Here is an excellent review of events and impacts flowing from the massive Japanese earthquake and tsunami, written by Evan Osnos in the current issue of the New Yorker. Worth a full read.
A row of six aging nuclear reactors at the Fukushima Daiichi nuclear power plant had lost their cooling systems, as well as their “backup backup” protections, in the words of one nuclear expert. The prospect of radiation introduced a threat all its own, as invisible as the tsunami was vivid, and throbbing with history. Initially, the Japanese government downplayed the possibility that the ailing plants could leak any significant radiation, but survivors of the atomic bombings of Hiroshima and Nagasaki—the revered generation known as hibakusha—stepped forward to plead for “more sense of crisis.’’ Prime Minister Naoto Kan declared the crisis the worst since the end of the Second World War, and Emperor Akihito delivered his first televised address, an event so unusual that it was compared to the radio broadcast given by his father, Hirohito, announcing the country’s surrender, on August 15, 1945. Hirohito had called upon his people to “endure the unendurable, bear the unbearable.” On Wednesday morning, the Yomiuri Shimbun, Japan’s largest newspaper, carried a story on symptoms of radiation sickness (“damage to lymph tissue, the intestinal tract, and bone marrow, among other organs”) and an article headlined “FAQS ON RADIOACTIVITY EXPOSURE, SAFETY,” which included advice on what to do in the event that you were separated from a shelter by an area contaminated with radiation (“Wear a hat and cover your nose and mouth with a wet towel or a mask”). Tokyo is a hundred and forty miles from the damaged plants. By nightfall, Britain, France, Italy, and Australia had urged their citizens who weren’t required to stay in the capital to get out.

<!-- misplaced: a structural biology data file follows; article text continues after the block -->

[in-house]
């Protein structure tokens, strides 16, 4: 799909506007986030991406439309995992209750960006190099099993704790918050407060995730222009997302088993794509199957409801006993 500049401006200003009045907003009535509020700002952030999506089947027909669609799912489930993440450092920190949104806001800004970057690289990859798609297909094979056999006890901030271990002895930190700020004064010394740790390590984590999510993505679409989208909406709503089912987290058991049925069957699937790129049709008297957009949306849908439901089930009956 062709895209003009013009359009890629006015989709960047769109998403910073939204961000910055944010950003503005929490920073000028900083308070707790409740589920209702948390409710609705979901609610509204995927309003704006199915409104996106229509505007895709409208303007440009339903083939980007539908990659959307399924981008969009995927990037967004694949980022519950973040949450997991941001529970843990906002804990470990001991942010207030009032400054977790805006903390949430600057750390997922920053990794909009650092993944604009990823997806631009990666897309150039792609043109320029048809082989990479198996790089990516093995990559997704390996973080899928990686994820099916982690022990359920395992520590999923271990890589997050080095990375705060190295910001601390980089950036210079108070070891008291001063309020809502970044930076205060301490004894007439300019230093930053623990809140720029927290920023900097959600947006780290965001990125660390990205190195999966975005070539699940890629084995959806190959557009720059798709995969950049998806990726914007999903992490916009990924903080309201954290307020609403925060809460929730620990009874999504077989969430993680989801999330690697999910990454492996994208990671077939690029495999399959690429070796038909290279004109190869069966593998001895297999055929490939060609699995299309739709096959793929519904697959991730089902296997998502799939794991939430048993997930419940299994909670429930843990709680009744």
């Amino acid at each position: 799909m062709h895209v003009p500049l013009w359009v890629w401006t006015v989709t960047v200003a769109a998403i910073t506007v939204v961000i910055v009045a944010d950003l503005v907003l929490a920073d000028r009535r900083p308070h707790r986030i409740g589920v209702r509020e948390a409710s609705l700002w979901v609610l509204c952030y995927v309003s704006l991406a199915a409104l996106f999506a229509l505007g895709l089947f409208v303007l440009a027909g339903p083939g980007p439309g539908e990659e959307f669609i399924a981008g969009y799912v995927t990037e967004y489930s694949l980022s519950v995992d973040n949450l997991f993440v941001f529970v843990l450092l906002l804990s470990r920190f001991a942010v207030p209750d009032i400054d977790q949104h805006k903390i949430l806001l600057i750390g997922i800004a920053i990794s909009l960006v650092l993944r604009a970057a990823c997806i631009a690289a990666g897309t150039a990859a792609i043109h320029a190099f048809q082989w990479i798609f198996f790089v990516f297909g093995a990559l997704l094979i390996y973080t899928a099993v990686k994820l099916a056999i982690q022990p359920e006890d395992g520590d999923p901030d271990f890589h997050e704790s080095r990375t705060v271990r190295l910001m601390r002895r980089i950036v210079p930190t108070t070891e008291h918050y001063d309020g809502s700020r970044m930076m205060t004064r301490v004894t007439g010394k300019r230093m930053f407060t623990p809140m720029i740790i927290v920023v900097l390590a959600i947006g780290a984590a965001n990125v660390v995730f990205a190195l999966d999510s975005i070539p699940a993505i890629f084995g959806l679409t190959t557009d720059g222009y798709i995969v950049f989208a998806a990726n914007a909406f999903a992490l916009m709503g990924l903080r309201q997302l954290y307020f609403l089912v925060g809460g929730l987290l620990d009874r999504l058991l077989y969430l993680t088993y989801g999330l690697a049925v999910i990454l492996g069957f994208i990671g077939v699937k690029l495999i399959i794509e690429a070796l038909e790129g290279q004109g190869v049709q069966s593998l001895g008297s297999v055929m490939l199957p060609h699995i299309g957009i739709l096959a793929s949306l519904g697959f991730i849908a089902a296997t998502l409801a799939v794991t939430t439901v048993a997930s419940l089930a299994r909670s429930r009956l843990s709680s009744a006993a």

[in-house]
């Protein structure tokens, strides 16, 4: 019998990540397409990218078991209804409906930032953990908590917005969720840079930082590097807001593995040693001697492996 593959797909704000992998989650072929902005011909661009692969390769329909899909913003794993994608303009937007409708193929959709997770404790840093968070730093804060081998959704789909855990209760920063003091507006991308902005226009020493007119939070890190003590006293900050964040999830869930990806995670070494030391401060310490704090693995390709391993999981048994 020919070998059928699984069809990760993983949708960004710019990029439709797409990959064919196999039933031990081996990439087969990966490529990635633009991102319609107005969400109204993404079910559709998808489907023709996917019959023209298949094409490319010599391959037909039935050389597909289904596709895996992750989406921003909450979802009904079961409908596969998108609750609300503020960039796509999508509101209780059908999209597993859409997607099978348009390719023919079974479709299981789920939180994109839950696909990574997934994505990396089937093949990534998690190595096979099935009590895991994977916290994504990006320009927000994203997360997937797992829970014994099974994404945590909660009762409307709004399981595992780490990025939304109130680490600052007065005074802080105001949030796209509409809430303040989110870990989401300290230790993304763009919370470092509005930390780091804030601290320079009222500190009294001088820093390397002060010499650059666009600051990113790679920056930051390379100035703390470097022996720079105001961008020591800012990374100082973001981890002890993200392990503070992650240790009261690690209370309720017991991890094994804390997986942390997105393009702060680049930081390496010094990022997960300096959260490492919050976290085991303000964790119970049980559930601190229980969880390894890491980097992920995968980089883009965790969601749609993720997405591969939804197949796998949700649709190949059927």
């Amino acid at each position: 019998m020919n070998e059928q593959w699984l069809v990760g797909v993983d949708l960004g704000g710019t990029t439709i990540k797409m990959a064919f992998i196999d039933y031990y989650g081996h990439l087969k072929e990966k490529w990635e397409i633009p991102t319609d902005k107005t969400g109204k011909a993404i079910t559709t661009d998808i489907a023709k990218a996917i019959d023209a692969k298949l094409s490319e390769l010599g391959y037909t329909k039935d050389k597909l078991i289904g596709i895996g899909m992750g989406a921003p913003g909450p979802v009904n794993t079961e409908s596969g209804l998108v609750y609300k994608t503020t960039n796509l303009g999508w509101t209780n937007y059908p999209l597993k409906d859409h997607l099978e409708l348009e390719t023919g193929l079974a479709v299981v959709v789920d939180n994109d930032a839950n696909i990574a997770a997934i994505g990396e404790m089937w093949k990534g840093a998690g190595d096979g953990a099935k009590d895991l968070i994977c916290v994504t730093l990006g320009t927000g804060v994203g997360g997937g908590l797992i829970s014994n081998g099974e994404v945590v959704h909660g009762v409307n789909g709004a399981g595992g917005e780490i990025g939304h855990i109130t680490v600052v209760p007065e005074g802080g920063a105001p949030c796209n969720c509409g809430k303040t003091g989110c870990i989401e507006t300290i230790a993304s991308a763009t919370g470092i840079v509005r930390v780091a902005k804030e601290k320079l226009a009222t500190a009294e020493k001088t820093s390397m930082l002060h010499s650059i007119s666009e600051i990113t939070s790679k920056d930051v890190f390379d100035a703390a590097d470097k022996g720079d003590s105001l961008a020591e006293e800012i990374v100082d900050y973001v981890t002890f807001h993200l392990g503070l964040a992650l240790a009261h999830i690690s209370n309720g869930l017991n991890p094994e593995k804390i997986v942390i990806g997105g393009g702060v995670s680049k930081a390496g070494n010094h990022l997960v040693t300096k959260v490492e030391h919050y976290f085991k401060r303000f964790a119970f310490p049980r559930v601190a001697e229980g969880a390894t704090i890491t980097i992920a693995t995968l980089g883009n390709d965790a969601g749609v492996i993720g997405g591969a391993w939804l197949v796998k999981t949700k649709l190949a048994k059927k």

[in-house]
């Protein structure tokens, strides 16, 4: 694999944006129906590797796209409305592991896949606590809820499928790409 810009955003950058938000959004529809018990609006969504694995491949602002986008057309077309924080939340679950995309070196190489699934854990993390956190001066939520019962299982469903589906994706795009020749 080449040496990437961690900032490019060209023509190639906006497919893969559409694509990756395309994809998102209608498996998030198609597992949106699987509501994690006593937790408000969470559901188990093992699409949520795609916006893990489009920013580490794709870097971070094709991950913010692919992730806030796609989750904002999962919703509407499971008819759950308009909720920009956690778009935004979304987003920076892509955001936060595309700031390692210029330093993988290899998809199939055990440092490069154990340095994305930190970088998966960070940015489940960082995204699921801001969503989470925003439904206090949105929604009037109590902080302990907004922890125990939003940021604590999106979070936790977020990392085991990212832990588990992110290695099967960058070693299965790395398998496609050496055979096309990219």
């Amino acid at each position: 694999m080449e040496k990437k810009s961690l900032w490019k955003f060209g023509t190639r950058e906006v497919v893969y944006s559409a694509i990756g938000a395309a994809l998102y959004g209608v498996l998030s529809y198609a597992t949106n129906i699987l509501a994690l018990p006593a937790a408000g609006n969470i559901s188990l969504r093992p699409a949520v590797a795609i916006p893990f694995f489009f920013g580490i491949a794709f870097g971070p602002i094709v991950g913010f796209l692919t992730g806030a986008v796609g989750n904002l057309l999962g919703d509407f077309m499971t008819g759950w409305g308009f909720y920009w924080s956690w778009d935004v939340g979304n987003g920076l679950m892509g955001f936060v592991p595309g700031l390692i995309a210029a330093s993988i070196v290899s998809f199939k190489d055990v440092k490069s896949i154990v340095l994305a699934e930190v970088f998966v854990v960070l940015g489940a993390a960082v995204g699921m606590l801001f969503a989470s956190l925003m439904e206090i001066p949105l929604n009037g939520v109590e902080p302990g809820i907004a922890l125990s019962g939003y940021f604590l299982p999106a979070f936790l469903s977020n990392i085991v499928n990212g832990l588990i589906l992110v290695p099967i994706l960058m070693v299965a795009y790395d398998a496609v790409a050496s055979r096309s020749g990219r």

The carnage seemed likely to be greater than any loss of Japanese life since the atom bombs. The economic loss was estimated to amount to three per cent of a full year’s production by the world’s third-largest economy. And yet to be in Japan in the days after the wave, to watch a nation realize the devastation of that instant, was to glimpse a people torn between the instinct for calm and the cry of alarm. For all the tragedies––immediate and myriad on the day of the quake—and the looming sense of nuclear dread that persisted, it was remarkable to observe firsthand, and through the Japanese media, the almost complete sense of national coöperation and purpose: little observable looting or undue panic, and almost no acts of political exploitation. The one distinct exception came on Monday, when the extravagantly nationalist governor of Tokyo, Shintaro Ishihara, said that the quake was an event of tembatsu––divine punishment. But Ishihara had said many foolish things in the past, and no one was surprised. (He apologized the next day.)